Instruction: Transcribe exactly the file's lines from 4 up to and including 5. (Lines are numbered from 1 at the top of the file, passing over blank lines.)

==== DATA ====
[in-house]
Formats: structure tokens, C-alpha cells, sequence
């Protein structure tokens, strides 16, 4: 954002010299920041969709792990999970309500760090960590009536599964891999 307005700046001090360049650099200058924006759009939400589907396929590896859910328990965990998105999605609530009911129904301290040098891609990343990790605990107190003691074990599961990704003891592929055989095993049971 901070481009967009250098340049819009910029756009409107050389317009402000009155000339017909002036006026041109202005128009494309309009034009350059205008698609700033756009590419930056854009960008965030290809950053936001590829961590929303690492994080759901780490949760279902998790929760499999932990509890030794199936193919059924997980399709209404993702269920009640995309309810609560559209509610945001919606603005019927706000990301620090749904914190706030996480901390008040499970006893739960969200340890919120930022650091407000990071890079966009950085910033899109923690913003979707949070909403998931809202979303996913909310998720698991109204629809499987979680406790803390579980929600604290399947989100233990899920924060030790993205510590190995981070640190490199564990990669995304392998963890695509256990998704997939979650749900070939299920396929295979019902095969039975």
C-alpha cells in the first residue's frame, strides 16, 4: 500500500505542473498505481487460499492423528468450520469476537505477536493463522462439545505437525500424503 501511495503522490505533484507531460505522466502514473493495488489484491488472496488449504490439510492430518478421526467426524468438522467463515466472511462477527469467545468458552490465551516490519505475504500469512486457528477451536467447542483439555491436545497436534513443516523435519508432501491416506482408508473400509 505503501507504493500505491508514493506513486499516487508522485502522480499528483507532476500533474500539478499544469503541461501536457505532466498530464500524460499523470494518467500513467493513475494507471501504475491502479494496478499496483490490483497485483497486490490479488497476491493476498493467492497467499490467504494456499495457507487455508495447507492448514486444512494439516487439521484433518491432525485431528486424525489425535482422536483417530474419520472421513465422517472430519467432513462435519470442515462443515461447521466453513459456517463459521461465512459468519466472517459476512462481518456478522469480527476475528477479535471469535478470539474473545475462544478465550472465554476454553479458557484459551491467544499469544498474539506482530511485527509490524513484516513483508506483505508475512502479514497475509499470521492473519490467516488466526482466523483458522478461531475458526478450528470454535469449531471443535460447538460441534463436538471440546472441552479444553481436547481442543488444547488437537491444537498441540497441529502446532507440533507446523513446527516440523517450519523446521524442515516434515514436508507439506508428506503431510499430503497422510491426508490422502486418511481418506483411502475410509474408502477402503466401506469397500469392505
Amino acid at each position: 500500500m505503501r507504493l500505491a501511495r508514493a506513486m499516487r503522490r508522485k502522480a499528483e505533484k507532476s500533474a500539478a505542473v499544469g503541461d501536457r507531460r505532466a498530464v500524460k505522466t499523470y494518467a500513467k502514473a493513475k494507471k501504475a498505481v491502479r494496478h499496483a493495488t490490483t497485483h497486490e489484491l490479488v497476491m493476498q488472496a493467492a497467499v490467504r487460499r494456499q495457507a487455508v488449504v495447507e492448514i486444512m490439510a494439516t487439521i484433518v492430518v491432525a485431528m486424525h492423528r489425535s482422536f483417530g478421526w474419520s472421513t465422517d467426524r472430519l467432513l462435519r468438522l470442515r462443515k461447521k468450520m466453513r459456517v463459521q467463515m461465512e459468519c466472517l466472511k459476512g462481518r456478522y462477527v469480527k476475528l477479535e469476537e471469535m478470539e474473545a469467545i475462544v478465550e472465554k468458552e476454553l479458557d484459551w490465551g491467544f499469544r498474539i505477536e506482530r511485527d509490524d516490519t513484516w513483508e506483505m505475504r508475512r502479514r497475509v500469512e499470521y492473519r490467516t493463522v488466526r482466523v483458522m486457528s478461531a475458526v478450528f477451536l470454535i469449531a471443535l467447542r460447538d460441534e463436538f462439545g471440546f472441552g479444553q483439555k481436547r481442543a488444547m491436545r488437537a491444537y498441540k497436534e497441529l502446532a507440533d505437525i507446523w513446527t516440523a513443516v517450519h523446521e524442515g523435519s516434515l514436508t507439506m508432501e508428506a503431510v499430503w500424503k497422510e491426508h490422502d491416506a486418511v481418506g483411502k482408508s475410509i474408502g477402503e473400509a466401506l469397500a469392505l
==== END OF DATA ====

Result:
C-alpha cells in the first residue's frame, strides 16, 4: 500500500505542473498505481487460499492423528468450520469476537505477536493463522462439545505437525500424503 501511495503522490505533484507531460505522466502514473493495488489484491488472496488449504490439510492430518478421526467426524468438522467463515466472511462477527469467545468458552490465551516490519505475504500469512486457528477451536467447542483439555491436545497436534513443516523435519508432501491416506482408508473400509 505503501507504493500505491508514493506513486499516487508522485502522480499528483507532476500533474500539478499544469503541461501536457505532466498530464500524460499523470494518467500513467493513475494507471501504475491502479494496478499496483490490483497485483497486490490479488497476491493476498493467492497467499490467504494456499495457507487455508495447507492448514486444512494439516487439521484433518491432525485431528486424525489425535482422536483417530474419520472421513465422517472430519467432513462435519470442515462443515461447521466453513459456517463459521461465512459468519466472517459476512462481518456478522469480527476475528477479535471469535478470539474473545475462544478465550472465554476454553479458557484459551491467544499469544498474539506482530511485527509490524513484516513483508506483505508475512502479514497475509499470521492473519490467516488466526482466523483458522478461531475458526478450528470454535469449531471443535460447538460441534463436538471440546472441552479444553481436547481442543488444547488437537491444537498441540497441529502446532507440533507446523513446527516440523517450519523446521524442515516434515514436508507439506508428506503431510499430503497422510491426508490422502486418511481418506483411502475410509474408502477402503466401506469397500469392505
Amino acid at each position: 500500500m505503501r507504493l500505491a501511495r508514493a506513486m499516487r503522490r508522485k502522480a499528483e505533484k507532476s500533474a500539478a505542473v499544469g503541461d501536457r507531460r505532466a498530464v500524460k505522466t499523470y494518467a500513467k502514473a493513475k494507471k501504475a498505481v491502479r494496478h499496483a493495488t490490483t497485483h497486490e489484491l490479488v497476491m493476498q488472496a493467492a497467499v490467504r487460499r494456499q495457507a487455508v488449504v495447507e492448514i486444512m490439510a494439516t487439521i484433518v492430518v491432525a485431528m486424525h492423528r489425535s482422536f483417530g478421526w474419520s472421513t465422517d467426524r472430519l467432513l462435519r468438522l470442515r462443515k461447521k468450520m466453513r459456517v463459521q467463515m461465512e459468519c466472517l466472511k459476512g462481518r456478522y462477527v469480527k476475528l477479535e469476537e471469535m478470539e474473545a469467545i475462544v478465550e472465554k468458552e476454553l479458557d484459551w490465551g491467544f499469544r498474539i505477536e506482530r511485527d509490524d516490519t513484516w513483508e506483505m505475504r508475512r502479514r497475509v500469512e499470521y492473519r490467516t493463522v488466526r482466523v483458522m486457528s478461531a475458526v478450528f477451536l470454535i469449531a471443535l467447542r460447538d460441534e463436538f462439545g471440546f472441552g479444553q483439555k481436547r481442543a488444547m491436545r488437537a491444537y498441540k497436534e497441529l502446532a507440533d505437525i507446523w513446527t516440523a513443516v517450519h523446521e524442515g523435519s516434515l514436508t507439506m508432501e508428506a503431510v499430503w500424503k497422510e491426508h490422502d491416506a486418511v481418506g483411502k482408508s475410509i474408502g477402503e473400509a466401506l469397500a469392505l